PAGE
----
This question comes up a lot. I hear all kinds of people nattering about this at various times. I’ve even had a client tell me this straight faced and point out one guy who was currently in our building who went to jail for it. Well . . . yes, he went to jail and yes, one of the charges in the conviction had sending money through the mail in the wording but, like Al Gore, they left out all of those inconvenient facts which didn’t support their conclusion.
Granted elected officials come from a very shallow, slimy, algae filled part of the gene pool, but what politician would be suicidal enough to send grandma to prison for putting a few dollars in a birthday card? Okay, they gave us the Susan B. Anthony dollar nobody used and a rash of other almost quarter sized dollar coins everybody refuses to use because they are too close to a quarter in size, but seriously, put grandma in prison for being grandmotherly? Stupidity does have its limits.
I have said repeatedly and will continue to say, every child old enough to read things for enjoyment should be given access to the back issues of both Mad and Cracked magazine from the 70s and 80s when Mad was at its peak of both circulation and content quality.
One of them had a skit called something like “Famous Unfinished Sentences.” I think they ran it a few times. One of the sentences trotted out was “It could have been worse” featuring a picture of a guy gushed by a piano and people looking on. The unfinished part of the sentence was “it could have been me.” As morbid as some may find such humor, it’s true in so many situations. Hold onto this unfinished sentence thought, it’s important.
We now need to veer off and talk a tiny bit about RICO. I’m not a lawyer, nor do I play one on TV. If you watch any mob movie or crime show which involves the mob you will hear the term “A RICO charge.” If you binge watch the series In Plain Sight you should get quite familiar with it. Boiling it down to my citizen’s understanding, RICO is the charge officials get to make once they have other charges. Kind of like the hammer which comes along after you have clamps holding everything in place. Putting it in terms parents might understand, you can’t get just the toy out of the Happy Meal, you have to get the whole happy meal.
I’ve never considered Snopes a bastion of accurate information, but, even they got this almost right if you give them a lot of leeway. It isn’t that the general public made a leap from “not a good idea” to “illegal” all on their own. It is illegal to send any amount of money through the mail for illegal purposes. Like Al Gore dropped data and researchers which didn’t support his conclusion, people who repeat this statement leave off “for illegal purposes.” It’s a new famous unfinished sentence.
Why then, was the person being pointed out someone who went to jail for sending money through the mail? Well, in this particular case, the dude was buying drugs. We aren’t talking about a senior citizen getting a Canadian pharmacy to fill their script here, nor are we talking about “just enough party favors for the weekend.” We are talking about “ain’t no way a single person could imbibe that much in a year and live” quantity. So yes, he went to jail for “sending money through the mail” but it was because he was busted for buying illegal drugs via the postal system. In other words, “sending money through the mail” is the charge you get because of the other charge you got.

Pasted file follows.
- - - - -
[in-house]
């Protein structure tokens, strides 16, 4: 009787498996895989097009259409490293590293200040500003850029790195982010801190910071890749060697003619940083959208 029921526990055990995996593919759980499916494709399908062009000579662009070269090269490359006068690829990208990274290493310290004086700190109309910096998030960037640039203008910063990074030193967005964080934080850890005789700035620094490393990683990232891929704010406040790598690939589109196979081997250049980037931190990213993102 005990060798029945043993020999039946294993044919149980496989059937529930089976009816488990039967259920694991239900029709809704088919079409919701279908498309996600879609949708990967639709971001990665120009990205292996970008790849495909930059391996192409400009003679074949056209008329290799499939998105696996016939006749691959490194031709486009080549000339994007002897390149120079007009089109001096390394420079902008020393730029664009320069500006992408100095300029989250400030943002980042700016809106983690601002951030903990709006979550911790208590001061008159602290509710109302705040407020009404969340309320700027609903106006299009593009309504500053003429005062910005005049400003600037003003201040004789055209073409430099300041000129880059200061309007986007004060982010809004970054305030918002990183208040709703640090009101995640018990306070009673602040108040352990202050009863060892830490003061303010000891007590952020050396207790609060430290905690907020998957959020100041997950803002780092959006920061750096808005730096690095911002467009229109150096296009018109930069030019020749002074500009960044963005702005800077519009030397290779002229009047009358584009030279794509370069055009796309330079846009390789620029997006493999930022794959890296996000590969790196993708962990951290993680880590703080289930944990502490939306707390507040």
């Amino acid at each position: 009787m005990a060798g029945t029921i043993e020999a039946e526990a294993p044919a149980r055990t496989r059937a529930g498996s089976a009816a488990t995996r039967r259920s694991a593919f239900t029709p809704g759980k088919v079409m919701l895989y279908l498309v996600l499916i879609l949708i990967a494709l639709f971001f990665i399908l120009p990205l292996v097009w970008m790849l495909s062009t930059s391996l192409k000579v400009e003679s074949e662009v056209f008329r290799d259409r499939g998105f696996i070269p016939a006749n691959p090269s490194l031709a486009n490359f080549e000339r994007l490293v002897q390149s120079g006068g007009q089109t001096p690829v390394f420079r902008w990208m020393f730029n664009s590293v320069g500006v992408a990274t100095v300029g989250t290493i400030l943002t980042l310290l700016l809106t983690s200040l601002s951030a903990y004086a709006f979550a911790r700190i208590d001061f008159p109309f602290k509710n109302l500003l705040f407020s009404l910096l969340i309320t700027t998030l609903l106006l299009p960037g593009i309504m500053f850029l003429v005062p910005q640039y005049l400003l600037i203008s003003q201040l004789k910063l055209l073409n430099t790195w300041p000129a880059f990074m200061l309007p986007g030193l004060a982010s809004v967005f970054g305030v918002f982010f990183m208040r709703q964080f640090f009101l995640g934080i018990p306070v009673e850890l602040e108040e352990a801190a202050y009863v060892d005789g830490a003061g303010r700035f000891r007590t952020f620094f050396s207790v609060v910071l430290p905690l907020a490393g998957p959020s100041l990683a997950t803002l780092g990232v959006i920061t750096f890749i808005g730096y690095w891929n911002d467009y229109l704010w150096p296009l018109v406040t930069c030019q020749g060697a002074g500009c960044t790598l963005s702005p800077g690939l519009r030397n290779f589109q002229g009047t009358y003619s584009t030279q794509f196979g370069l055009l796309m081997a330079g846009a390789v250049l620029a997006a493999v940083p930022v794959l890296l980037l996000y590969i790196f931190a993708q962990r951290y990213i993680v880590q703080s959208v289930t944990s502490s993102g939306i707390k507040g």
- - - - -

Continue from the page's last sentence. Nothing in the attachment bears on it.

Around 30 or so years ago chain letters were rampant. Probably the most famous of these scams rose to prominence during the days of BBS and Usenet groups where for the first time people had computers at home and were bulk communicating. Everyone who ran this scam or blindly followed it sent out some form of a letter which started out with:
My name is David Rhodes.
At one point during the late 80s there were companies selling pre-printed address labels claiming to have thousands of addresses of people who actively participated in chain letters dutifully sending a dollar out for each one they got. It became a massive scamming industry victimizing the gullible. There was a huge crack down. There were all kinds of tales about people who had been on those lists finally having had enough with just sending dollars out and began sending the letters out themselves. Sadly they waited just a bit too long and did it just as the crack down happened and, well . . . a new broom sweeps clean.
Things got so bad there were people trying to skirt the chain letter crack down by creating letter head for a fictitious persons/companies claiming to be a multi-millionaire who now felt a need to “give back to the world” and instead of creating a charity which would help only a few, he/she decided to write down their secrets to going from rags to riches in under a year so they could improve the lives of everyone. For the cost of $1, purportedly to cover the cost of postage and handling, they would send you this document.
Boy did I ever hear of people getting nailed by that one. When you opened the envelop the document, in big bold print, said:
So, in order to crack down on the seemingly limitless ways people came up with to scam narrow laws and regulations, it is illegal to send money in any form through the mail for an illegal activity. Some people in and near law enforcement have said, even if you send a pre-paid gift/Visa card through the mail to buy your drugs you will go to jail for sending money through the mail FOR AN ILLEGAL ACTIVITY.
Once again, common sense isn’t common and every problem you encounter is a Russian Doll. As a writer, you need to open every Russian Doll in the stack before putting words to paper. Just because “everybody knows” something doesn’t make it true.